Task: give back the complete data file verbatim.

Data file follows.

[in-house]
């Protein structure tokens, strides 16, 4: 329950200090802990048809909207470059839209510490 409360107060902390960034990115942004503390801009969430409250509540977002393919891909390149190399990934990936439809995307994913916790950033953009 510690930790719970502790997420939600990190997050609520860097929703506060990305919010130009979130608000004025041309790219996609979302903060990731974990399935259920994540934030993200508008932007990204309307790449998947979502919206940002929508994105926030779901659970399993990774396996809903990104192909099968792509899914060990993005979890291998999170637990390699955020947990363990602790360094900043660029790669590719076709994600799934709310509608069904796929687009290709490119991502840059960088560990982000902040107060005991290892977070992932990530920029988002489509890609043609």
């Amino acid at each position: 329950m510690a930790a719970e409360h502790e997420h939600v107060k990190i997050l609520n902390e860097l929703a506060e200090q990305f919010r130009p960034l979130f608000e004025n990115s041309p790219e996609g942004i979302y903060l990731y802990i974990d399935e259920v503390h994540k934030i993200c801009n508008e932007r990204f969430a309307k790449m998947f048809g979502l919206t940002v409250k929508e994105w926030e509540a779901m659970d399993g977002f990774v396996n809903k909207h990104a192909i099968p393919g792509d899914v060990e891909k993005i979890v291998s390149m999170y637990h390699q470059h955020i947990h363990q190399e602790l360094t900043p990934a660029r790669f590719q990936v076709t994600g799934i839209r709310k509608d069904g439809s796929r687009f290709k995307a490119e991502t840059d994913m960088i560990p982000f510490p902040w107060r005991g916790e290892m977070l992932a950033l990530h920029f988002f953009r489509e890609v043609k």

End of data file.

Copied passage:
[in-house]
């Protein structure tokens, strides 16, 4: 329950200090802990048809909207470059839209510490 409360107060902390960034990115942004503390801009969430409250509540977002393919891909390149190399990934990936439809995307994913916790950033953009 510690930790719970502790997420939600990190997050609520860097929703506060990305919010130009979130608000004025041309790219996609979302903060990731974990399935259920994540934030993200508008932007990204309307790449998947979502919206940002929508994105926030779901659970399993990774396996809903990104192909099968792509899914060990993005979890291998999170637990390699955020947990363990602790360094900043660029790669590719076709994600799934709310509608069904796929687009290709490119991502840059960088560990982000902040107060005991290892977070992932990530920029988002489509890609043609």
């Amino acid at each position: 329950m510690a930790a719970e409360h502790e997420h939600v107060k990190i997050l609520n902390e860097l929703a506060e200090q990305f919010r130009p960034l979130f608000e004025n990115s041309p790219e996609g942004i979302y903060l990731y802990i974990d399935e259920v503390h994540k934030i993200c801009n508008e932007r990204f969430a309307k790449m998947f048809g979502l919206t940002v409250k929508e994105w926030e509540a779901m659970d399993g977002f990774v396996n809903k909207h990104a192909i099968p393919g792509d899914v060990e891909k993005i979890v291998s390149m999170y637990h390699q470059h955020i947990h363990q190399e602790l360094t900043p990934a660029r790669f590719q990936v076709t994600g799934i839209r709310k509608d069904g439809s796929r687009f290709k995307a490119e991502t840059d994913m960088i560990p982000f510490p902040w107060r005991g916790e290892m977070l992932a950033l990530h920029f988002f953009r489509e890609v043609k």